The 2011 season was a turning point for F1. The sport introduced newer regulations and it was also the first time F1 brought in DRS. The mechanism has led to some memorable overtakes over the years but also left Lewis Hamilton with some less than happy memories. It’s time to revisit the 2011 Italian Grand Prix to know why.
When Lewis Hamilton discovered Michael Schumacher’s resilience
As the Monza race rolled around, championship leader Sebastian Vettel was well ahead of everyone else in terms of points. The German started the race on pole but the real action happened down the grid. More specifically, between 7 times World Champion Michael Schumacher and then 1-time champ Lewis Hamilton.
The duo engaged in one of the best wheel to wheel battles of the decade. It seemed like a classic master and apprentice situation which saw Michael demonstrate a masterclass in defence. The pair battled for 30 laps in what a was a major test of patience for the British driver.
Schumacher had a monster start and quickly swooped past Lewis Hamilton. A few laps later, the Briton caught the German’s Mercedes but couldn’t pass him on track. Michael displayed all of his veteran racing abilities to keep the McLaren behind. However, what caught everyone’s attention was Schumacher’s ability to test the threshold of the rules.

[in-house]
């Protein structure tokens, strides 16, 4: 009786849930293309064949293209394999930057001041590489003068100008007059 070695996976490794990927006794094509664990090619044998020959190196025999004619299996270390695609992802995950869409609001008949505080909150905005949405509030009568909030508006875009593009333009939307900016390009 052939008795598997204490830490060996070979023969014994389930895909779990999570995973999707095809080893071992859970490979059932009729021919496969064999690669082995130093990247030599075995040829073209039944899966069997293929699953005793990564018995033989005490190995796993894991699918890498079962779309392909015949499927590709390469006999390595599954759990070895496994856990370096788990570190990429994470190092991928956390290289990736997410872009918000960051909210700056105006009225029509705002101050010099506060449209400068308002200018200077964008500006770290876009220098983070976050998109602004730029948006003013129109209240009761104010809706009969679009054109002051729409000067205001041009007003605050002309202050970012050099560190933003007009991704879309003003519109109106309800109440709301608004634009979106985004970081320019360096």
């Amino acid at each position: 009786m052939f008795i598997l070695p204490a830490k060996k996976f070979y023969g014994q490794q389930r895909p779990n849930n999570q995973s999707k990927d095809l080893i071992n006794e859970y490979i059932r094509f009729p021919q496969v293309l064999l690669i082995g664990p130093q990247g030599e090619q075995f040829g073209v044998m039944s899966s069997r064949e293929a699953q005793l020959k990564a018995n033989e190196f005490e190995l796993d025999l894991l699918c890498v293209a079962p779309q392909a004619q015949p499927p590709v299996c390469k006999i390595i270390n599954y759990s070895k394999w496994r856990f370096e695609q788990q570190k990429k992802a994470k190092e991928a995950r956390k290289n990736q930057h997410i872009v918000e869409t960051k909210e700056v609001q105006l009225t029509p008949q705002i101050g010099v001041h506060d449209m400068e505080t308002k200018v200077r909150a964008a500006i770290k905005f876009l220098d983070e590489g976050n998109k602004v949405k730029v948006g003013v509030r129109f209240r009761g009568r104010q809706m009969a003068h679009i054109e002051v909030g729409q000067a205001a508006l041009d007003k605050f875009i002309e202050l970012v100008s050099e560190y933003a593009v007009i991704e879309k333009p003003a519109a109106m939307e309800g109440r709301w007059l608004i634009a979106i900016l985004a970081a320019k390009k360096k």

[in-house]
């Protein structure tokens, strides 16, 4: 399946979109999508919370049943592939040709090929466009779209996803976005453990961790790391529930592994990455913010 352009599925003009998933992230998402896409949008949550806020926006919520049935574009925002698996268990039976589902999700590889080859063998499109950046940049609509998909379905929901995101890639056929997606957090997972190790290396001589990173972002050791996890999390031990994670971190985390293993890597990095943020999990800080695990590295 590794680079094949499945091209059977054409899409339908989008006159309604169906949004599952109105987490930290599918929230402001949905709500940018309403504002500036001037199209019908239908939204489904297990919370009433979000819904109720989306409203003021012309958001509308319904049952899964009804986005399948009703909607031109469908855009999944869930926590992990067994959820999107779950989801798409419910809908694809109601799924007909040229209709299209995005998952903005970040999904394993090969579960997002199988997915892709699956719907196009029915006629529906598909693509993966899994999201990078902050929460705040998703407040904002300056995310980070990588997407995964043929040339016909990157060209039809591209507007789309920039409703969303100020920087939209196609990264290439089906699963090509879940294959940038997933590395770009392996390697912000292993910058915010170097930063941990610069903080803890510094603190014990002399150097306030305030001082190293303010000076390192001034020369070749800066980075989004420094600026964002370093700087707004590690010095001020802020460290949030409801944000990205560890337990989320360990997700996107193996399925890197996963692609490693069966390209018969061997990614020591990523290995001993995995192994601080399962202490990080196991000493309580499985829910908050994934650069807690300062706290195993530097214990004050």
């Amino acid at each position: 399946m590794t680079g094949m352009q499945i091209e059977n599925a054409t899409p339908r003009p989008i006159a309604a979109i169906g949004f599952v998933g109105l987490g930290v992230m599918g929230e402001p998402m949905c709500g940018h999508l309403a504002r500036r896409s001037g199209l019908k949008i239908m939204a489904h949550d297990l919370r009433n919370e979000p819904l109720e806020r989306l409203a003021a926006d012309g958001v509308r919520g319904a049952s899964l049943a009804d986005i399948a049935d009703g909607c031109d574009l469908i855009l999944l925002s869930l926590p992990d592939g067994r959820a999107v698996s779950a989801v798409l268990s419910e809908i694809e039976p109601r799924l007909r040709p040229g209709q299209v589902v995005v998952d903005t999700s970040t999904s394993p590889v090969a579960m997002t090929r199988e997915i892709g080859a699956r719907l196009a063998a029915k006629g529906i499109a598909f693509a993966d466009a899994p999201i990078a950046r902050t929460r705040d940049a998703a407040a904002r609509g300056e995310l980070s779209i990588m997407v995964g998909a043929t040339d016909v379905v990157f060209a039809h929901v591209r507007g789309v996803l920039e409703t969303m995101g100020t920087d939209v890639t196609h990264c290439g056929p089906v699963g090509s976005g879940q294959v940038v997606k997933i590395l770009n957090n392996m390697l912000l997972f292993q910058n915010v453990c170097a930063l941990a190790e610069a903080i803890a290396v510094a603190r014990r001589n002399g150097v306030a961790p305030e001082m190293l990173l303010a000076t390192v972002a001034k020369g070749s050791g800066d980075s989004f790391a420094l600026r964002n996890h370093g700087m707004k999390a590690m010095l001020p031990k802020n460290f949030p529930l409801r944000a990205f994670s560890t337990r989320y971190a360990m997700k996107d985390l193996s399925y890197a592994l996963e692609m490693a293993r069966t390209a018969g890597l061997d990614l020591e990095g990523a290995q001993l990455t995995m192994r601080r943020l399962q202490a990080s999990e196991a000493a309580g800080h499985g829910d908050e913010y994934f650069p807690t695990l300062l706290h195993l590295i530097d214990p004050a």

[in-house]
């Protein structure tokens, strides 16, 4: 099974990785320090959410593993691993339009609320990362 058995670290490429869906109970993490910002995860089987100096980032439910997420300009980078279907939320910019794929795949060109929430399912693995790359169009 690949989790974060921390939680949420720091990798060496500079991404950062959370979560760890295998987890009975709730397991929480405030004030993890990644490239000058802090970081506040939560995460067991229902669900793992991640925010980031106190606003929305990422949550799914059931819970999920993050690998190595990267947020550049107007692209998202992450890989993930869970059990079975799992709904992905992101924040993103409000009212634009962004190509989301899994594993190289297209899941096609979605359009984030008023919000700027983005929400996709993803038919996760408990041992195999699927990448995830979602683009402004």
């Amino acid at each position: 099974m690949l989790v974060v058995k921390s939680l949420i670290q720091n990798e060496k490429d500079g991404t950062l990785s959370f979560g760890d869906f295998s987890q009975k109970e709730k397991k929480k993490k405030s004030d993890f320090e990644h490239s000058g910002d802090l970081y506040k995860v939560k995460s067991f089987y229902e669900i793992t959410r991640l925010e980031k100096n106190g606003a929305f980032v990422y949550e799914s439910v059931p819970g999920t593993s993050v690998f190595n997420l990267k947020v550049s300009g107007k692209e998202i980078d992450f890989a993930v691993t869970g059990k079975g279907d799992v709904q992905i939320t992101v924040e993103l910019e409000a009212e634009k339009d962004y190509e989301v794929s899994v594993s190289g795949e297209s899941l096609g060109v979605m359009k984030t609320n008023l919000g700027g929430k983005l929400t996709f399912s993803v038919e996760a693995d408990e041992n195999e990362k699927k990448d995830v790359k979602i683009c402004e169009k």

The German driver made more than one change of direction in his defence which enraged Hamilton. Lewis was quick to report Michael’s aggressive driving and even called for a rule check with the FIA. It reached a point where then Mercedes team principal Ross Brawn stepped in. Brawn advised Schumacher to go easy on the defending and be a little more considerate.
Schumacher’s quest to reach seven World Championships never involved only simple and straightforward driving. The cunning ability to test the rules to its absolute limit is what separated the German from other drivers.
Nevertheless, Schumacher’s aggressive driving prompted the FIA to issues a formal clarification on the rules in the following season. The governing authority made a small tweak to the preexisting rules on changing directions.
The rules stated that a driver could leave the racing line and return, provided he leaves a car’s width. The FIA also firmly stated that a driver can only make one change of direction.
As fans, we can only consider ourselves lucky to witness an epic battle between two behemoths of the sport.